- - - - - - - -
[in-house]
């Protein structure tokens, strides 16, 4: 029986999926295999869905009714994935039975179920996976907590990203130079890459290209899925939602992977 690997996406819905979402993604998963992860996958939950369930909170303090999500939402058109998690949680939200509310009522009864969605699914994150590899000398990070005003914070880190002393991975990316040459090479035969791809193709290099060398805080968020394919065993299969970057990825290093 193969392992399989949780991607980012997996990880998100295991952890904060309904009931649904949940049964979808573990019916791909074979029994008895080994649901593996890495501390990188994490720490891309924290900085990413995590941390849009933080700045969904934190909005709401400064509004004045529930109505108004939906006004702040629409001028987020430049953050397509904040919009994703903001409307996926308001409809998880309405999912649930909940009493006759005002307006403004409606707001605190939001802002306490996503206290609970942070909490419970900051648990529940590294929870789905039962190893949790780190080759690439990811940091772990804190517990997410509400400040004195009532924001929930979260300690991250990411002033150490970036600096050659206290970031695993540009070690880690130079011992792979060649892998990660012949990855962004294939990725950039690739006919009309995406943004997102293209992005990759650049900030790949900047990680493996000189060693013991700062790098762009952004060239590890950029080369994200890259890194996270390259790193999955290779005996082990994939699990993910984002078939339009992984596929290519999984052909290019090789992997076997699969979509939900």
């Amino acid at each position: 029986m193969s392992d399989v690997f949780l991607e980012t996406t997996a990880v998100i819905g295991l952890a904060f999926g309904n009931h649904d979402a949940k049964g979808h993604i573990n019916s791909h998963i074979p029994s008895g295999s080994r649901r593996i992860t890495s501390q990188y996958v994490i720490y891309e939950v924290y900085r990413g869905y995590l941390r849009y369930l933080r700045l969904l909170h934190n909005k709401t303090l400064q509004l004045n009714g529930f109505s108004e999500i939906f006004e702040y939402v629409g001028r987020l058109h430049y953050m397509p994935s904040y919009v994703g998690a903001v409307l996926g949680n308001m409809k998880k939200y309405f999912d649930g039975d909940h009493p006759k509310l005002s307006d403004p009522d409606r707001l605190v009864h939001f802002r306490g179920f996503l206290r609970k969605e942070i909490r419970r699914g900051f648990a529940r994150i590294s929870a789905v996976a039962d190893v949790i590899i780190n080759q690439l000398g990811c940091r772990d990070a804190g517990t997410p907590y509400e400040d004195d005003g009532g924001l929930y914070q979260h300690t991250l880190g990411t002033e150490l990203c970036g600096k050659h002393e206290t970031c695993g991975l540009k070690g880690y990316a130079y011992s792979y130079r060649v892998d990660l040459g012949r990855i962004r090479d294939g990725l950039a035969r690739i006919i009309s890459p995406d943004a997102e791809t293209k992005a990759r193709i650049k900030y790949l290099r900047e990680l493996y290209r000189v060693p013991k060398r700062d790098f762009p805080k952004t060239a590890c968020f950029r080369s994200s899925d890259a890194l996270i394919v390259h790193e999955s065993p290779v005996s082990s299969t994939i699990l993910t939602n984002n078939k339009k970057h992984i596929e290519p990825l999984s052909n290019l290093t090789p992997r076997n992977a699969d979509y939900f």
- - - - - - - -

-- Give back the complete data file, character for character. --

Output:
[in-house]
């Protein structure tokens, strides 16, 4: 029986999926295999869905009714994935039975179920996976907590990203130079890459290209899925939602992977 690997996406819905979402993604998963992860996958939950369930909170303090999500939402058109998690949680939200509310009522009864969605699914994150590899000398990070005003914070880190002393991975990316040459090479035969791809193709290099060398805080968020394919065993299969970057990825290093 193969392992399989949780991607980012997996990880998100295991952890904060309904009931649904949940049964979808573990019916791909074979029994008895080994649901593996890495501390990188994490720490891309924290900085990413995590941390849009933080700045969904934190909005709401400064509004004045529930109505108004939906006004702040629409001028987020430049953050397509904040919009994703903001409307996926308001409809998880309405999912649930909940009493006759005002307006403004409606707001605190939001802002306490996503206290609970942070909490419970900051648990529940590294929870789905039962190893949790780190080759690439990811940091772990804190517990997410509400400040004195009532924001929930979260300690991250990411002033150490970036600096050659206290970031695993540009070690880690130079011992792979060649892998990660012949990855962004294939990725950039690739006919009309995406943004997102293209992005990759650049900030790949900047990680493996000189060693013991700062790098762009952004060239590890950029080369994200890259890194996270390259790193999955290779005996082990994939699990993910984002078939339009992984596929290519999984052909290019090789992997076997699969979509939900």
């Amino acid at each position: 029986m193969s392992d399989v690997f949780l991607e980012t996406t997996a990880v998100i819905g295991l952890a904060f999926g309904n009931h649904d979402a949940k049964g979808h993604i573990n019916s791909h998963i074979p029994s008895g295999s080994r649901r593996i992860t890495s501390q990188y996958v994490i720490y891309e939950v924290y900085r990413g869905y995590l941390r849009y369930l933080r700045l969904l909170h934190n909005k709401t303090l400064q509004l004045n009714g529930f109505s108004e999500i939906f006004e702040y939402v629409g001028r987020l058109h430049y953050m397509p994935s904040y919009v994703g998690a903001v409307l996926g949680n308001m409809k998880k939200y309405f999912d649930g039975d909940h009493p006759k509310l005002s307006d403004p009522d409606r707001l605190v009864h939001f802002r306490g179920f996503l206290r609970k969605e942070i909490r419970r699914g900051f648990a529940r994150i590294s929870a789905v996976a039962d190893v949790i590899i780190n080759q690439l000398g990811c940091r772990d990070a804190g517990t997410p907590y509400e400040d004195d005003g009532g924001l929930y914070q979260h300690t991250l880190g990411t002033e150490l990203c970036g600096k050659h002393e206290t970031c695993g991975l540009k070690g880690y990316a130079y011992s792979y130079r060649v892998d990660l040459g012949r990855i962004r090479d294939g990725l950039a035969r690739i006919i009309s890459p995406d943004a997102e791809t293209k992005a990759r193709i650049k900030y790949l290099r900047e990680l493996y290209r000189v060693p013991k060398r700062d790098f762009p805080k952004t060239a590890c968020f950029r080369s994200s899925d890259a890194l996270i394919v390259h790193e999955s065993p290779v005996s082990s299969t994939i699990l993910t939602n984002n078939k339009k970057h992984i596929e290519p990825l999984s052909n290019l290093t090789p992997r076997n992977a699969d979509y939900f």